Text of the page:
In 1998 IUPAC Division IV published a document on ‘Non-Ultimate Mechanical Properties’ (Pure Appl Chem., Vol. 70, No. 3, pp. 701-754; https://dx.doi.org/10.1351/pac199870030701), in which the basic terms of mechanical properties important in polymer science were laid. Of greater importance in application, however, is the behaviour close to, or at, mechanical failure of a polymeric material. The purpose of this project is to extend the existing successful recommendations into this scientifically and technologically important field of application (i.e. the ultimate mechanical properties of polymers). The outcome of the project will be extremely beneficial also for the education of engineers in the related fields.
On the basis of the document “Definition of Terms Relating to the Non-Ultimate Properties of Polymers” published by IUPAC in 1998 [A. Kaye, R. F. T. Stepto, W. J. Work, J. V. Alemán, A. Ya. Malkin, Pure Appl. Chem. 70 (3), 701-754 (1998); https://dx.doi.org/10.1351/pac199870030701], this document supplements the definitions of terms relating to the non-ultimate mechanical properties of solid polymers and solid polymer systems by providing definitions of terms related to the ultimate mechanical behaviour of the polymeric materials, i.e., the mechanical properties just at the point where failure of those materials occurs. The document focuses in particular on the behaviour of bulk polymers, blends and composites with reference to their elastic, viscoelastic and micromechanical properties. In the final document, the terms dealing with basic definitions related to ultimate mechanical deformation phenomena (and the relevant quantities) derived experimentally will be arranged alphabetically. Various literature sources dealing with conventional mechanical characterization of polymeric materials will be the basic source of information for the final document.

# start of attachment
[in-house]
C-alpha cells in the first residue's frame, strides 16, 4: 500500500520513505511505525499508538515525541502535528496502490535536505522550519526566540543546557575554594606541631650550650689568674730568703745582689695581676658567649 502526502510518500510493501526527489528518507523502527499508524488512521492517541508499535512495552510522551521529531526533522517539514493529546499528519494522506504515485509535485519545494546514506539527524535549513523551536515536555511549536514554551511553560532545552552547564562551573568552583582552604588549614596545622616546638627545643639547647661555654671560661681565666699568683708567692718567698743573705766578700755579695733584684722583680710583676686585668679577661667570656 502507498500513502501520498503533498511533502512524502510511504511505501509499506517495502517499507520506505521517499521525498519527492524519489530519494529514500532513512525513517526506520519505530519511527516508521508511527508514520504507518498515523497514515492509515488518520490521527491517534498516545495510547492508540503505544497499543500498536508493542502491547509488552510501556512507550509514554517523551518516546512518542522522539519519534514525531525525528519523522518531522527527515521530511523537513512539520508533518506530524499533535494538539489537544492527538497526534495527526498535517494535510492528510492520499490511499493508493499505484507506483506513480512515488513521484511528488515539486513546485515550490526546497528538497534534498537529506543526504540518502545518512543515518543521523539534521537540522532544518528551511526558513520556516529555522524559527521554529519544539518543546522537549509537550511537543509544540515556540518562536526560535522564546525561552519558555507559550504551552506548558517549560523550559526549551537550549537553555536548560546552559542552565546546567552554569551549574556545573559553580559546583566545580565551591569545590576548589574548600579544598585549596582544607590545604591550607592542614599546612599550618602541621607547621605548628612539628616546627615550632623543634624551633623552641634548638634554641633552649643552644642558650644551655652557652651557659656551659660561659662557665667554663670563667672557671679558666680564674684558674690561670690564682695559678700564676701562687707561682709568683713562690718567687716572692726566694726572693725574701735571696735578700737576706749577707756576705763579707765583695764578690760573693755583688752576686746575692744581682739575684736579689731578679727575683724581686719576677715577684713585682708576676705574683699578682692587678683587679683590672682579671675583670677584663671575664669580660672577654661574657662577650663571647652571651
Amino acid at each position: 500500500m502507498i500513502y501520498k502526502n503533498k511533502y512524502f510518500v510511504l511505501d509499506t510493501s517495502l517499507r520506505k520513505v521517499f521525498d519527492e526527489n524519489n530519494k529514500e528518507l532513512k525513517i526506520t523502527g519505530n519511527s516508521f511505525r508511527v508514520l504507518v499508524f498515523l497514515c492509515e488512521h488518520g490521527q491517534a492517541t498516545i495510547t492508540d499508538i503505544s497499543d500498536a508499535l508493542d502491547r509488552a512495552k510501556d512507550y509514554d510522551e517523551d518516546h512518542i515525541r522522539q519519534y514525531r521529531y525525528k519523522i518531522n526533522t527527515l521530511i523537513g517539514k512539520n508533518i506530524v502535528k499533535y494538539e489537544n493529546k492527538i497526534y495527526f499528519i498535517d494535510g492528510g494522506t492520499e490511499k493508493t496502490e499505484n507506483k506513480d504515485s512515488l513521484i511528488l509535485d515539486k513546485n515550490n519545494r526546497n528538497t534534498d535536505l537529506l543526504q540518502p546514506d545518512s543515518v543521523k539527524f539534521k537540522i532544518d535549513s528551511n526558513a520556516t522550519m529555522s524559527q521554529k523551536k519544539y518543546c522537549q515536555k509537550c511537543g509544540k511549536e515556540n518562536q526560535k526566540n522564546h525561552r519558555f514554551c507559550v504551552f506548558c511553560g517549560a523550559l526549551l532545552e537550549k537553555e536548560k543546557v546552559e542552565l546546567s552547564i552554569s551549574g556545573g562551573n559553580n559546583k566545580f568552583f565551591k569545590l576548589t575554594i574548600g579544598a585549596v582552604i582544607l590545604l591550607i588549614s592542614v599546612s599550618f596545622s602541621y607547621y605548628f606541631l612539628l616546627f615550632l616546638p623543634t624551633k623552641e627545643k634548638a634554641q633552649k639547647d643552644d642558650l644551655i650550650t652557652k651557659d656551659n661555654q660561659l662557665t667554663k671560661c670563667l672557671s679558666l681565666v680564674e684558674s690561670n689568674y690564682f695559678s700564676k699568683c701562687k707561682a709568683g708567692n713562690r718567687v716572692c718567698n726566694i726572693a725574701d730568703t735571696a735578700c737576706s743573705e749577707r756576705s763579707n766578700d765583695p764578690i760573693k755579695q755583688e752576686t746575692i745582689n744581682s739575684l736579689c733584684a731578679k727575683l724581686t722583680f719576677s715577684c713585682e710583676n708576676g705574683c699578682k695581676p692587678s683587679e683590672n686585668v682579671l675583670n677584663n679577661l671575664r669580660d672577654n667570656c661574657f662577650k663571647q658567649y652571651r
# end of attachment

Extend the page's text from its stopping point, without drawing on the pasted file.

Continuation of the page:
As for the project on “Definition of Terms Relating to the Non-Ultimate Properties of Polymers”, published by IUPAC in 1998, the definitions will be adapted from various sources such as International Standards Organization (ISO) manuscripts on Plastics Vocabulary, ASTM publications and DIN- norms, and various encyclopaedia of materials science and engineering.
Page last updated 8 July 2016